of the note in 53TET. If there is no difference between
the performance and the sheet music, CommaAE and
Comma53 values are the same. However, in some makam
sequences such as Uşşak, Hüzzam, Saba and Karcığar,
these two values often vary. For example, in some
makams the pitch that corresponds to B4b1 in AE is
Si4b2 in 53TET, since, in practice, this note should sound
2 commas lower then Si (B). Its comma equivalent is 312,
and MIDI Nr is 70.64.
Numerator / Denominator and ms: Stands for the
rhythmic value of the note, with its duration measured in
milliseconds. When the tempo (quarter note beats per mi-
nute) of the piece is known, these two values can be con-
verted to each other by the following formula:
In Turkish makam music, changes in the tempo of a
piece is a run-of-the-mill situation (e.g., the 4th section of
sazsemaisi pieces are performed faster than other sec-
tions), and since the database can be used for rhythmic
analysis purposes , it was found useful to enter these
two strands of information in the same record.
LNS (Legato / Normal / Staccato): Indicates how tied
or detached the notes are to be played. This information is
extracted by listening to performances in synch with
verses and syllables in the lyrics. The default value is 95;
that is, the last 5% of the duration time for normal notes
is completed with silence. 50 means playback should be
of staccato. Rest signs are determined using this value.
VelOn: Indicates the volume or strike of the note,
making nuanced performance possible. Turkish makam
music scores ordinarily do not contain dynamics mark-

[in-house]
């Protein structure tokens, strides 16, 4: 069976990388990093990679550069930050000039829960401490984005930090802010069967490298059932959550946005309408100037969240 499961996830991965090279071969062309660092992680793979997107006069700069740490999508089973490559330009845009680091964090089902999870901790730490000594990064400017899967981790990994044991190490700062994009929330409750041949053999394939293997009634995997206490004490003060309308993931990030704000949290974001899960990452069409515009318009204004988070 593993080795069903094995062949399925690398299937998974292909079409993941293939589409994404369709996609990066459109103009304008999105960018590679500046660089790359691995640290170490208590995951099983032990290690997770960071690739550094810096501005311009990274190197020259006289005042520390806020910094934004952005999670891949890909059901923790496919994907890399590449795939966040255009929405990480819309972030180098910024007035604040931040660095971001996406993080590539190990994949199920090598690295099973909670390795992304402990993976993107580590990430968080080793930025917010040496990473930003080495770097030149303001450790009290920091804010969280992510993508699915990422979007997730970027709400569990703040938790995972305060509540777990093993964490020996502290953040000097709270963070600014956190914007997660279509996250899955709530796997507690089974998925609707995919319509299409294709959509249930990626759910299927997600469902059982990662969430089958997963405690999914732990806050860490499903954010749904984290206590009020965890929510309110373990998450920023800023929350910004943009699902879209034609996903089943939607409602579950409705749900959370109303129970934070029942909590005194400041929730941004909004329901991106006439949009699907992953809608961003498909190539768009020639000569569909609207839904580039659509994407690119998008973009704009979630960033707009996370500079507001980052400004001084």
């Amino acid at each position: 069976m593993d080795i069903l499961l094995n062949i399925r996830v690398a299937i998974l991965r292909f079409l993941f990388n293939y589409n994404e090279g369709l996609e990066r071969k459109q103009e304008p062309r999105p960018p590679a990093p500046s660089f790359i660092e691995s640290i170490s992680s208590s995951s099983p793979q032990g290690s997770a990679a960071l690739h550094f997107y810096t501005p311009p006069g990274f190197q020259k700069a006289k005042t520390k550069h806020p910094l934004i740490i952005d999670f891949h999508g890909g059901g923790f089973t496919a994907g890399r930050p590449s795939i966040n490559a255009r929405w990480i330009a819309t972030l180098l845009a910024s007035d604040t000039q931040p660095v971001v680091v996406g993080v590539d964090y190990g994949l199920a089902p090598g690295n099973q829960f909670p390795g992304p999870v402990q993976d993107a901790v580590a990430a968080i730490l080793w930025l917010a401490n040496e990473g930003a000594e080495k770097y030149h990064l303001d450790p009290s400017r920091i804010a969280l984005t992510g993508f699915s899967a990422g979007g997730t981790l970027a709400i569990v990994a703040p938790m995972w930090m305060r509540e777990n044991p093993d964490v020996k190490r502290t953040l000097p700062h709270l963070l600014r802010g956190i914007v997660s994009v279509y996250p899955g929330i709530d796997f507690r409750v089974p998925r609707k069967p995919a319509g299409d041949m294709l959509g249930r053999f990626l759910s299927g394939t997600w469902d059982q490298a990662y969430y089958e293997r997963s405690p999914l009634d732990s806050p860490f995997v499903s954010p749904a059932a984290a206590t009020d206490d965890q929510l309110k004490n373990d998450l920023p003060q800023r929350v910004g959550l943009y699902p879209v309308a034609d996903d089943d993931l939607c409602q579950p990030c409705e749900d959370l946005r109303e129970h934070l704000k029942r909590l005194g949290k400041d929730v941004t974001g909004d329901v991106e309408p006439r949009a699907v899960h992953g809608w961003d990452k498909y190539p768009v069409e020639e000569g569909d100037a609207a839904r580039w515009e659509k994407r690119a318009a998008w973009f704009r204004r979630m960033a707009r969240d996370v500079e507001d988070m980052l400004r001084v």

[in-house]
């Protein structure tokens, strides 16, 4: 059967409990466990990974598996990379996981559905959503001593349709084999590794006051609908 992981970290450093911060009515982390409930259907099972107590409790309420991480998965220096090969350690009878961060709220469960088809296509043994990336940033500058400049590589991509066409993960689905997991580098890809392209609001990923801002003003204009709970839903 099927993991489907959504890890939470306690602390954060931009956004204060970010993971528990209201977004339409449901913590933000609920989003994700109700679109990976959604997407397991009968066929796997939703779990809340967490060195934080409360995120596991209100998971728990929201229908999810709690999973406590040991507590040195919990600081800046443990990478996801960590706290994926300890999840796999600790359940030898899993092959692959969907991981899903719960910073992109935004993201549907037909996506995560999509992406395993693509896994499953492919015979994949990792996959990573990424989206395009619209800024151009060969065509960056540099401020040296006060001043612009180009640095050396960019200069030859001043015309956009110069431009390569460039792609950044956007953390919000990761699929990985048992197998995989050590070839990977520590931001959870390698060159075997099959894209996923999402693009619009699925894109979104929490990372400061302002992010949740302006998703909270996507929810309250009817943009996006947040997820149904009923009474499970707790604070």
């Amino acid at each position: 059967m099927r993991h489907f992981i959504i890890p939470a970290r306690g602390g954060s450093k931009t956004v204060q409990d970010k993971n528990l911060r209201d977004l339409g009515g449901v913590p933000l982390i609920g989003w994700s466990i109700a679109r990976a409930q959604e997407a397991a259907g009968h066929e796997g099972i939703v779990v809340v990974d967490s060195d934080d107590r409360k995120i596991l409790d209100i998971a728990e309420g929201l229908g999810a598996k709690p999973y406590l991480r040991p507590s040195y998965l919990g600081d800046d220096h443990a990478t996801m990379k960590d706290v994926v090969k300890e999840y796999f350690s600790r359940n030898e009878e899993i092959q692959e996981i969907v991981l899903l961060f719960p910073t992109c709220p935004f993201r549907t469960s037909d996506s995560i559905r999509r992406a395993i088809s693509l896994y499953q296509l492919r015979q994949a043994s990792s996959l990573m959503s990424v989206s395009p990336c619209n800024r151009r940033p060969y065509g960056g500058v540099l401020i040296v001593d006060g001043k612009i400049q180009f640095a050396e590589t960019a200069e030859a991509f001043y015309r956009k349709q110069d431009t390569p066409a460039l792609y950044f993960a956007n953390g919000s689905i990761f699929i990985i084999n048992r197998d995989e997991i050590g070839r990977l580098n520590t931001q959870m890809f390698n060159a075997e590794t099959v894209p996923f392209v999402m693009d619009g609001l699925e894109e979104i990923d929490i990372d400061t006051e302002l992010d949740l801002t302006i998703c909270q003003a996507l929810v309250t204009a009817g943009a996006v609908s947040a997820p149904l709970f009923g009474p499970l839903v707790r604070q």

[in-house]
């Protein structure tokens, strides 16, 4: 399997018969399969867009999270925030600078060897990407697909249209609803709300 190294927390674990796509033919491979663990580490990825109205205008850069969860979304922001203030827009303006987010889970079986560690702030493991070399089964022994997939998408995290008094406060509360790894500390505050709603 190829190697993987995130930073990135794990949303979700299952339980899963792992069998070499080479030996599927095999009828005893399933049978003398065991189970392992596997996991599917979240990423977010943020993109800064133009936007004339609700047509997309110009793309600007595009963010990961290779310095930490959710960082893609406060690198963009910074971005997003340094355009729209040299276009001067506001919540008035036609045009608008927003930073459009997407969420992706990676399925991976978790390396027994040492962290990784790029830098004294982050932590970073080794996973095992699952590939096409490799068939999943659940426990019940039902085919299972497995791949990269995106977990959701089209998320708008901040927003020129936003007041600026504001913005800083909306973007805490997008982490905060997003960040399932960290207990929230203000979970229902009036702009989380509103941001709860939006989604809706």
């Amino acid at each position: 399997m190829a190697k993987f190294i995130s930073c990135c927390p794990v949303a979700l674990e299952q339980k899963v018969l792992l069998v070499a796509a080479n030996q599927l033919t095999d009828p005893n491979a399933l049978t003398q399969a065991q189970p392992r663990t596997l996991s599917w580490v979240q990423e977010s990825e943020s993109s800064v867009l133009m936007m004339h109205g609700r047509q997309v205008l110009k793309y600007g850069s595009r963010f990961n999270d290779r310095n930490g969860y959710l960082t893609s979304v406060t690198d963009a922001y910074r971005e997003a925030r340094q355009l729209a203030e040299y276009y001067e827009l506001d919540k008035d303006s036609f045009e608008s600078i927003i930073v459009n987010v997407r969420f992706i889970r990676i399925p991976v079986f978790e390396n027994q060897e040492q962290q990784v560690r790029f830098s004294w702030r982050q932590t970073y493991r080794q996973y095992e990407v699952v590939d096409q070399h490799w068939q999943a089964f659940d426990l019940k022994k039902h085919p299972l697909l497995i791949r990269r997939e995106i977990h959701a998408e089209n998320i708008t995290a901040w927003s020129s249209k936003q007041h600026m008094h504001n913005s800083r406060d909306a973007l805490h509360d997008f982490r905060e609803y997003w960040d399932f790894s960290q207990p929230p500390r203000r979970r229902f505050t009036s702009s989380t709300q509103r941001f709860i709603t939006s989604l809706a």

ings like piano or crescendo. In SymbTr an attempt has
been made to compensate,
as much as possible, for this
Syllable1: Indicates the
syllable corresponding to a
note. There is one space
character at the end of the
syllables that occur at word
endings and two space char-
acters at the end of the vers-
es. This information was
added to facilitate the track-
ing of the melody, as well as
for its utility in studies of lyrics-based analyses . In
instrumental pieces, it is used to represent the beginning
of sections such as "TESLİM", etc… In other places this
field is left blank. Instrumental parts of vocal pieces con-
tain a series of dots in this field. In the original Mus2-
Alpha database, repetitive passages have a separate field
for the second syllable. However, due to copyright con-
siderations there is only one field in SymbTr.
The representation of the score of Fig. 1-c in SymbTr
is listed in Table 1. The data starts immediately after the
column headings. Fields are tab-delimited.
5. MAKAM MUSIC AND MIDI
It is impossible to produce makam music intonations us-
ing ordinary MIDI messages. Therefore, it becomes nec-
essary to use pitch-bend techniques. To generate the
needed feature, a pitch-bend message must be sent with
the same delta-time value as the note, just before the
‘Note on’ message. The pseudo-MIDI messages for the
first 5 notes in Fig. 1-c are as follows:
The anchor note is A (La). Therefore, pitch-bend is
unnecessary for any A in all octaves. Bend is required for
all other pitches. For example, the A – C interval is 13 Hc
wide. This value is up to 5.7 cents narrower than the
12TET minor third. Taking into account that 100 cents =
4096 pitch bend units, bending for C is calculated as fol-
lows: 8 192 – 5.7 ∙ 40.96 ≈ 7 960.
MIDI files in SymbTr database are not for listening to
music. They are included, so that the researchers may
find it useful to hear the tune in its simplest raw form. To
this end, even the instrument information has not been
added. Voicing is done with the default MIDI instrument.
6. SOME STATISTICS
SymbTr has been created mainly for the purpose of edu-
cation and scientific research, and hence, endeavored to
be as rich as possible in the diversity of makams, forms,
usuls, and so on. There are many examples such as seyir
composed for educational purposes. One criterion in the
selection of pieces has been music lovers’ familiarity
with them, as to whether a piece be average or above-